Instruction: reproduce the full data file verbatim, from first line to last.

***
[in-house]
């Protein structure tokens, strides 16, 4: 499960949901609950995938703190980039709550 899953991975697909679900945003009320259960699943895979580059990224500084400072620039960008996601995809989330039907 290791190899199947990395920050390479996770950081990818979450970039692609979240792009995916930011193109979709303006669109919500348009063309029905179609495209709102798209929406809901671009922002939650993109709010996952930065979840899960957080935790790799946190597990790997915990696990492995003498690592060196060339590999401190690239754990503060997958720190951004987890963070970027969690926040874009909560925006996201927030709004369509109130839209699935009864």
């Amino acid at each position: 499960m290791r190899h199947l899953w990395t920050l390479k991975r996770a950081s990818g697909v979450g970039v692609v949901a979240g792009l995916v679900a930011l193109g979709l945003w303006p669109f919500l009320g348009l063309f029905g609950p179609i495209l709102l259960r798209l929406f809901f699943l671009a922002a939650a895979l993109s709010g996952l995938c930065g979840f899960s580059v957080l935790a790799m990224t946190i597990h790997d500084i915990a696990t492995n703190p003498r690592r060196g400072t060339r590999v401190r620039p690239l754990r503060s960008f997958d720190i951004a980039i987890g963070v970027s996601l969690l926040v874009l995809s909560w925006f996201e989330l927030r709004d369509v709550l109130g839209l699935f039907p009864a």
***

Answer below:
[in-house]
């Protein structure tokens, strides 16, 4: 499960949901609950995938703190980039709550 899953991975697909679900945003009320259960699943895979580059990224500084400072620039960008996601995809989330039907 290791190899199947990395920050390479996770950081990818979450970039692609979240792009995916930011193109979709303006669109919500348009063309029905179609495209709102798209929406809901671009922002939650993109709010996952930065979840899960957080935790790799946190597990790997915990696990492995003498690592060196060339590999401190690239754990503060997958720190951004987890963070970027969690926040874009909560925006996201927030709004369509109130839209699935009864």
């Amino acid at each position: 499960m290791r190899h199947l899953w990395t920050l390479k991975r996770a950081s990818g697909v979450g970039v692609v949901a979240g792009l995916v679900a930011l193109g979709l945003w303006p669109f919500l009320g348009l063309f029905g609950p179609i495209l709102l259960r798209l929406f809901f699943l671009a922002a939650a895979l993109s709010g996952l995938c930065g979840f899960s580059v957080l935790a790799m990224t946190i597990h790997d500084i915990a696990t492995n703190p003498r690592r060196g400072t060339r590999v401190r620039p690239l754990r503060s960008f997958d720190i951004a980039i987890g963070v970027s996601l969690l926040v874009l995809s909560w925006f996201e989330l927030r709004d369509v709550l109130g839209l699935f039907p009864a």